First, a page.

In Germany, state broadcaster Deutsche Welle reports that the world's first factory producing CO2-neutral kerosene recently started operations in the town of Wertle, in Lower Saxony. The plant, for which Lufthansa is set to become the pilot customer, will produce CO2-neutral kerosene through a circular production cycle incorporating sustainable and green energy sources and raw materials. Energy is supplied through wind turbines from the surrounding area, while the fuel's main ingredients are water and waste-generated CO2 coming from a nearby biogas plant.

Farther north, Norwegian Air Shuttle has recently submitted a recommendation to the government that fees imposed on the airline industry should be funneled into a climate fund aimed at developing cleaner aviation fuel, according to Norwegian news site E24. The airline also suggested that the government significantly reduce the tax burden on the industry over a longer period to allow airlines to recover from the pandemic.

Black-and-white photo of an ariplane shot from below flying across the sky and leaving condensation trails

High-flying ambitions for the sector

Joel & Jasmin Førestbird

Hydrogen and electrification

Some airline manufacturers are betting on hydrogen, with research suggesting that the abundant resource has the potential to match the flight distances and payload of a current fossil-fuel aircraft. If derived from renewable resources like sun and wind power, hydrogen — with an energy-density almost three times that of gasoline or diesel — could work as a fully sustainable aviation fuel that emits only water.

One example comes out of California, where fuel-cell specialist HyPoint has entered a partnership with Pennsylvania-based Piasecki Aircraft Corporation to manufacture 650-kilowatt hydrogen fuel cell systems for aircrafts. According to HyPoint, the system — scheduled for commercial availability product by 2025 — will have four times the energy density of existing lithium-ion batteries and double the specific power of existing hydrogen fuel-cell systems.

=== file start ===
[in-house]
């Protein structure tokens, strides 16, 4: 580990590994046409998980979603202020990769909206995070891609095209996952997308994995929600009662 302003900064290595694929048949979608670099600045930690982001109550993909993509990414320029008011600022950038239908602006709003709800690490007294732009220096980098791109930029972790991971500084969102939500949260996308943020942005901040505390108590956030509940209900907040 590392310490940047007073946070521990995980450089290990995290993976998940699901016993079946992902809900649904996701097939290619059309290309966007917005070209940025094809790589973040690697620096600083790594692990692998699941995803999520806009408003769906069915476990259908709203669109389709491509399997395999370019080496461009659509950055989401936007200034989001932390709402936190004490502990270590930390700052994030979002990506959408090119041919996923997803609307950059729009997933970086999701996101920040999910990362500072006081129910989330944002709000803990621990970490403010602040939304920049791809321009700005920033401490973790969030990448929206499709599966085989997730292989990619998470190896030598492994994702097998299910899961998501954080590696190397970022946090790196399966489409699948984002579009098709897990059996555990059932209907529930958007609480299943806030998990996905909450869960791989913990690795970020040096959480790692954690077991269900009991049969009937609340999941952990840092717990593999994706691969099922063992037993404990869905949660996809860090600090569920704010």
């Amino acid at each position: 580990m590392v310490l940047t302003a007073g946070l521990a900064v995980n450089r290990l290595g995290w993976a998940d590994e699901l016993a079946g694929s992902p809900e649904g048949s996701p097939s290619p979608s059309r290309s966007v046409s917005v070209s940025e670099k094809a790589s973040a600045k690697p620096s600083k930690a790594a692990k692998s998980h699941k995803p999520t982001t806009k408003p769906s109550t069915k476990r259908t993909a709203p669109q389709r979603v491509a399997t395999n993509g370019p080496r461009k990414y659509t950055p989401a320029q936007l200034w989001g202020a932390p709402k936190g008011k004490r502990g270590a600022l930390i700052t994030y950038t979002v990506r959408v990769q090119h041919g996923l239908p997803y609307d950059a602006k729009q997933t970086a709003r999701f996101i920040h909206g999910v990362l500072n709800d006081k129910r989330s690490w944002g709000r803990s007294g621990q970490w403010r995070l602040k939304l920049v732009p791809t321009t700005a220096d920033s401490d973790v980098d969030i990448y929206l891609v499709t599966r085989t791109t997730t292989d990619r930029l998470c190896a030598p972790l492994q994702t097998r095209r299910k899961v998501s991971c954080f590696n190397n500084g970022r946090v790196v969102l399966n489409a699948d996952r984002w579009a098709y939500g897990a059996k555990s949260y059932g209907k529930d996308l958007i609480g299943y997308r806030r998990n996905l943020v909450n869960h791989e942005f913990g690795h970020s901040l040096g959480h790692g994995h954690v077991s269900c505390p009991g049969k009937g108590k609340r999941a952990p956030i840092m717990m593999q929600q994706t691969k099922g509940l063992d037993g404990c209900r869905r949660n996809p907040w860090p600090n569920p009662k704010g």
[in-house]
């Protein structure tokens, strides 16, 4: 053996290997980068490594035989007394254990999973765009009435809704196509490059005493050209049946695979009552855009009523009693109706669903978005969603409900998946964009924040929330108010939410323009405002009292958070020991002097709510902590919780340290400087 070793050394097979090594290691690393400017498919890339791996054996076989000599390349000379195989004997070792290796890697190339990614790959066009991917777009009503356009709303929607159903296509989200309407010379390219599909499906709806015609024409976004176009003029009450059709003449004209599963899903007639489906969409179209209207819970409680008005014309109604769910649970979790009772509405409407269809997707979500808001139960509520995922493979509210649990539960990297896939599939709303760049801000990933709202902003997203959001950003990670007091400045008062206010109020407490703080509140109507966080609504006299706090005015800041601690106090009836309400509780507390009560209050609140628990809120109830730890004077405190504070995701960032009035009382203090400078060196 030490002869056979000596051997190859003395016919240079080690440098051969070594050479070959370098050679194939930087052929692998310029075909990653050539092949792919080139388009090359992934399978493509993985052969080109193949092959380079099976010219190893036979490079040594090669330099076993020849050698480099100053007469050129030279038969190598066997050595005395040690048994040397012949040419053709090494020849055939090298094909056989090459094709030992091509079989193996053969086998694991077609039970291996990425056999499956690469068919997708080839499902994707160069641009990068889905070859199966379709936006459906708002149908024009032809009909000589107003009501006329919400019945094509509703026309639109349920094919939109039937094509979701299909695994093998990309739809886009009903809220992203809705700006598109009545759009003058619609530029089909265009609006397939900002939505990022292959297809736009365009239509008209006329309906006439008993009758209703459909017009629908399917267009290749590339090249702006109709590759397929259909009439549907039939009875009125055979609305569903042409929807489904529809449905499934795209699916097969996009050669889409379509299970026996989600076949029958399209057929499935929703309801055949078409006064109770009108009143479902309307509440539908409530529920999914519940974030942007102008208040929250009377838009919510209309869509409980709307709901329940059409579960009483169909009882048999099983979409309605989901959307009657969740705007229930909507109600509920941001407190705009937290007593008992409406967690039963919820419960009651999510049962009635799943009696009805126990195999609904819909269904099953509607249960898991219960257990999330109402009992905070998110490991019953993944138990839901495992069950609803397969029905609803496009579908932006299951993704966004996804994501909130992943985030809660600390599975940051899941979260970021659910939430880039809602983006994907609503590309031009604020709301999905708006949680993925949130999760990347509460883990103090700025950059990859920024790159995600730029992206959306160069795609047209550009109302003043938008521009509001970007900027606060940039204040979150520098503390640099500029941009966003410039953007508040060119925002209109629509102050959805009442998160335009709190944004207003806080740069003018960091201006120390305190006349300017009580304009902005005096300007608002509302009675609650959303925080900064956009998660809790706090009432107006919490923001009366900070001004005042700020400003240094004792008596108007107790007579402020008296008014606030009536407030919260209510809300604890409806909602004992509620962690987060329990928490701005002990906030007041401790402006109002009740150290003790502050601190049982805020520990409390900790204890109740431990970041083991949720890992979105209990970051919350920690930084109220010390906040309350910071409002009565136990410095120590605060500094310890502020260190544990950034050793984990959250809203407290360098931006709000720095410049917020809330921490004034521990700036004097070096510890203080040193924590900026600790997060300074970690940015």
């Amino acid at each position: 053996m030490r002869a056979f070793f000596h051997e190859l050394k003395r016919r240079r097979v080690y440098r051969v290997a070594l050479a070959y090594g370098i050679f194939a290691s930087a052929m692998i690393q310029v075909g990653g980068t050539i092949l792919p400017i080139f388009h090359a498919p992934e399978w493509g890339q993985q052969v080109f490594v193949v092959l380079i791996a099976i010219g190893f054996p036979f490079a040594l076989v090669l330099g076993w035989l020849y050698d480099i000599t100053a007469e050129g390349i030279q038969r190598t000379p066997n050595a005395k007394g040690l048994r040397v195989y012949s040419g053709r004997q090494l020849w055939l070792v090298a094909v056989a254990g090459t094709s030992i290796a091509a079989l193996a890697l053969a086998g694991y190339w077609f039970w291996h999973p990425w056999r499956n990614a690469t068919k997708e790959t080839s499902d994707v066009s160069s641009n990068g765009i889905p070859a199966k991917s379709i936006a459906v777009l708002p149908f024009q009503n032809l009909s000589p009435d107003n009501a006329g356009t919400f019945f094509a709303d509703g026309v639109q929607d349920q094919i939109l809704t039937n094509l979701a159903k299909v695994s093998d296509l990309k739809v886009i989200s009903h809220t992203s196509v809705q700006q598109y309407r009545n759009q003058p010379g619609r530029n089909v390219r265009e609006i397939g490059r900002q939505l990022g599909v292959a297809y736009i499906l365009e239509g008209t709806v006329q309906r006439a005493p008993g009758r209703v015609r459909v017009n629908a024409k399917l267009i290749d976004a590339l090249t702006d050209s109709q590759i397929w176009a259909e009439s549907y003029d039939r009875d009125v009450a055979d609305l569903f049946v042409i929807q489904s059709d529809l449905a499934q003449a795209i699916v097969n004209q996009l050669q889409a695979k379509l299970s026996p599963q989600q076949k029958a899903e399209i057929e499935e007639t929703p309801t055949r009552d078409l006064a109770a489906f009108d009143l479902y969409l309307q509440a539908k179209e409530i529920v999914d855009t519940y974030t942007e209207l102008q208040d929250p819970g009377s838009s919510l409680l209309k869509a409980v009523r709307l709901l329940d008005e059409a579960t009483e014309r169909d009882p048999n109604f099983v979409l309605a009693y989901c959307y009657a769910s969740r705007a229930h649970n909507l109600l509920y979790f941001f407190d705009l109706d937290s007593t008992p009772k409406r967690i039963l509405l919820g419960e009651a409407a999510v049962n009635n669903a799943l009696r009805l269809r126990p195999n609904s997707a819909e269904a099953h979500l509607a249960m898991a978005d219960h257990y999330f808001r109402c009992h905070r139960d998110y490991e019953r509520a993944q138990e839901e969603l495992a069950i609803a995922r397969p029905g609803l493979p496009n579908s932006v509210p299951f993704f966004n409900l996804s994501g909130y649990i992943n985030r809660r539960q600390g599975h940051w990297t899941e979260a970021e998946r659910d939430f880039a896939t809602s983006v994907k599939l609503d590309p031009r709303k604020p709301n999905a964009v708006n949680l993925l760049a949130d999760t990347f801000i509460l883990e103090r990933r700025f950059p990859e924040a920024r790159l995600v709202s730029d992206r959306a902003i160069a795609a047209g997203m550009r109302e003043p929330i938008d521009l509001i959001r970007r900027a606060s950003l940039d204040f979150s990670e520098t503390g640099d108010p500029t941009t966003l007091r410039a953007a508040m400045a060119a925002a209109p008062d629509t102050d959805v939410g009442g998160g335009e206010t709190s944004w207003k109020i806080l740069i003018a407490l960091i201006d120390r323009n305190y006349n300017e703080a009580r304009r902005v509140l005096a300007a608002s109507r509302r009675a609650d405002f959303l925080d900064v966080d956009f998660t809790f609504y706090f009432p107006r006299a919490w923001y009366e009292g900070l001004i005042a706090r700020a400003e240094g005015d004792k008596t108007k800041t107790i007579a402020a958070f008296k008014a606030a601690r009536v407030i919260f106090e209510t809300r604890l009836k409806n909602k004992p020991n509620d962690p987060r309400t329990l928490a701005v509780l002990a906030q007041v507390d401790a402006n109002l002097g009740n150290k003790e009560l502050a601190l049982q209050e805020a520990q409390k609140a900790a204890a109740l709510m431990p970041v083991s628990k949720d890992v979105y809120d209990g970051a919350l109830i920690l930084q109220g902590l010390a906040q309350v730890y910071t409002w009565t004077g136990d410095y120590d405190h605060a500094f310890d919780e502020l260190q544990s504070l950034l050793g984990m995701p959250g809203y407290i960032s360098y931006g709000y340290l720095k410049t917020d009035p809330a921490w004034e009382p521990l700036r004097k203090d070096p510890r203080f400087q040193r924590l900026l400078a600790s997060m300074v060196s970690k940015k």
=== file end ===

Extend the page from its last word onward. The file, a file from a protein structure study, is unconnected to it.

Meanwhile, Rolls-Royce is looking to smash the speed record of electrical flights with a newly designed 23-foot-long model. Christened the Spirit of Innovation, the small plane took off for the first time earlier this month and successfully managed a 15-minute long test flight. However, the company has announced plans to fly the machine faster than 300 mph (480 km/h) before the year is out, and also to sell similar propulsion systems to companies developing electrical air taxis or small commuter planes.

New aircraft designs

Airlines are also upgrading aircraft design to become more eco-friendly. Air France just received its first upgrade of a single-aisle, medium-haul aircraft in 33 years. Fleet director Nicolas Bertrand told French daily Les Echos that the new A220 — that will replace the old A320 model — will reduce operating costs by 10%, fuel consumption and CO2 emissions by 20% and noise footprint by 34%.

International first class will be very nearly a thing of the past.

The pandemic has also ushered in a new era of consumer demand where privacy and personal space is put above luxury. The retirement of older aircraft caused by COVID-19 means that international first class — already in steady decline over the last decades — will be very nearly a thing of the past. Instead, airplane manufacturers around the world (including Delta, China Eastern, JetBlue, British Airways and Shanghai Airlines) are betting on a new generation of super-business minisuites where passengers have a privacy door. The idea, which was introduced by Qatar Airways in 2017, is to offer more personal space than in regular business class but without the lavishness of first class.